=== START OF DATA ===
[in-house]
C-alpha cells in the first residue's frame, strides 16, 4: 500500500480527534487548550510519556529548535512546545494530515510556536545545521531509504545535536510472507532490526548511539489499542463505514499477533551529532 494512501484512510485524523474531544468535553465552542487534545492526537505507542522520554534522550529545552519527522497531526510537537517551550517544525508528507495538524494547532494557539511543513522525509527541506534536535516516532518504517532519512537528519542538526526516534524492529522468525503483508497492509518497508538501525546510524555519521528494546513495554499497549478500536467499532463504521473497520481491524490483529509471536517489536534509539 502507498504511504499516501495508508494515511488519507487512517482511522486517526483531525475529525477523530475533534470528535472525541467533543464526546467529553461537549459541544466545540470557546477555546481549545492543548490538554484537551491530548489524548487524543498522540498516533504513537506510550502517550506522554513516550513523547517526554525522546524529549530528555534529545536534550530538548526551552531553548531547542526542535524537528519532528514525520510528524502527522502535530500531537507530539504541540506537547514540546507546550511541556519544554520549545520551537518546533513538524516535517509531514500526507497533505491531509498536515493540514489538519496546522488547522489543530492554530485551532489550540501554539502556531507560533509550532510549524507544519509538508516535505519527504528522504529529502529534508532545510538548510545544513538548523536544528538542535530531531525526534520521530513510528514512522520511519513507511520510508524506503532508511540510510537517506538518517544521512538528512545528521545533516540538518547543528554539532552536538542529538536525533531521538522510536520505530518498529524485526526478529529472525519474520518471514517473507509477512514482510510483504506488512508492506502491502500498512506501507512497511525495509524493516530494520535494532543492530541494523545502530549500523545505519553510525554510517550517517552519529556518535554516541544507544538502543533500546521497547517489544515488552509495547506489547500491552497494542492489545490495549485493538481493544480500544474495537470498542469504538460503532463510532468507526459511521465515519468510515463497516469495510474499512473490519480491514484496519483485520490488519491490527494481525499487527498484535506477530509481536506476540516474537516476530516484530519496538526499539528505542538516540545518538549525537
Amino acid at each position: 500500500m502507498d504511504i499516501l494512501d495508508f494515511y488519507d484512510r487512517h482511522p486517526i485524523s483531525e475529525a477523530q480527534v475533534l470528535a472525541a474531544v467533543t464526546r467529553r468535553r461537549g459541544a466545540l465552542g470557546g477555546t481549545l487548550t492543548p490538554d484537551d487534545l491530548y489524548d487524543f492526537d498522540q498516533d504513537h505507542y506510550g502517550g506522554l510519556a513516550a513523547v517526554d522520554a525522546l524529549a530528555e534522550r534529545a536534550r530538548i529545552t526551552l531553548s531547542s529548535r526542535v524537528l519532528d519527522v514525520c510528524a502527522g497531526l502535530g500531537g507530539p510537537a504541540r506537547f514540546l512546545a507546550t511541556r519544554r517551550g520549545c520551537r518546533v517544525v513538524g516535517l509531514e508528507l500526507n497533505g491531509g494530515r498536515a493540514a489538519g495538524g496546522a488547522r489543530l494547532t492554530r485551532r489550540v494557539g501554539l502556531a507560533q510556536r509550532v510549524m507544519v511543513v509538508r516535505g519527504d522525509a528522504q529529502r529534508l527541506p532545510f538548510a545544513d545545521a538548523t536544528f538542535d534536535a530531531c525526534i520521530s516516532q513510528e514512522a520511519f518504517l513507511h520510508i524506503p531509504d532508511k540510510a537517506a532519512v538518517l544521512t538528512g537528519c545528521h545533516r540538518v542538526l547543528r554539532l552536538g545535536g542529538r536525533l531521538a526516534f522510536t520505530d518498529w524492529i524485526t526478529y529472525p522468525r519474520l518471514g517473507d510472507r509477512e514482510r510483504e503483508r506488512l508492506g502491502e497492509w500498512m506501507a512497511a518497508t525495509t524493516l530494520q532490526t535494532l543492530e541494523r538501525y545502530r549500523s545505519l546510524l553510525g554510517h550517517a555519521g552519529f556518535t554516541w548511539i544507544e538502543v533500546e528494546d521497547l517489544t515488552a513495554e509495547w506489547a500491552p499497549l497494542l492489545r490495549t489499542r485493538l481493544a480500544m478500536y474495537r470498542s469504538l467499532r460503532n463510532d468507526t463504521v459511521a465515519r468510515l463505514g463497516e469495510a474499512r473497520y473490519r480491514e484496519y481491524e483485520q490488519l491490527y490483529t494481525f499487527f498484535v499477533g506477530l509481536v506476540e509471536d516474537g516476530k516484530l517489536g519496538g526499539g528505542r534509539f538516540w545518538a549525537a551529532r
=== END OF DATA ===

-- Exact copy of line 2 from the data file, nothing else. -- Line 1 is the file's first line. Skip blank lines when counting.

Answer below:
C-alpha cells in the first residue's frame, strides 16, 4: 500500500480527534487548550510519556529548535512546545494530515510556536545545521531509504545535536510472507532490526548511539489499542463505514499477533551529532 494512501484512510485524523474531544468535553465552542487534545492526537505507542522520554534522550529545552519527522497531526510537537517551550517544525508528507495538524494547532494557539511543513522525509527541506534536535516516532518504517532519512537528519542538526526516534524492529522468525503483508497492509518497508538501525546510524555519521528494546513495554499497549478500536467499532463504521473497520481491524490483529509471536517489536534509539 502507498504511504499516501495508508494515511488519507487512517482511522486517526483531525475529525477523530475533534470528535472525541467533543464526546467529553461537549459541544466545540470557546477555546481549545492543548490538554484537551491530548489524548487524543498522540498516533504513537506510550502517550506522554513516550513523547517526554525522546524529549530528555534529545536534550530538548526551552531553548531547542526542535524537528519532528514525520510528524502527522502535530500531537507530539504541540506537547514540546507546550511541556519544554520549545520551537518546533513538524516535517509531514500526507497533505491531509498536515493540514489538519496546522488547522489543530492554530485551532489550540501554539502556531507560533509550532510549524507544519509538508516535505519527504528522504529529502529534508532545510538548510545544513538548523536544528538542535530531531525526534520521530513510528514512522520511519513507511520510508524506503532508511540510510537517506538518517544521512538528512545528521545533516540538518547543528554539532552536538542529538536525533531521538522510536520505530518498529524485526526478529529472525519474520518471514517473507509477512514482510510483504506488512508492506502491502500498512506501507512497511525495509524493516530494520535494532543492530541494523545502530549500523545505519553510525554510517550517517552519529556518535554516541544507544538502543533500546521497547517489544515488552509495547506489547500491552497494542492489545490495549485493538481493544480500544474495537470498542469504538460503532463510532468507526459511521465515519468510515463497516469495510474499512473490519480491514484496519483485520490488519491490527494481525499487527498484535506477530509481536506476540516474537516476530516484530519496538526499539528505542538516540545518538549525537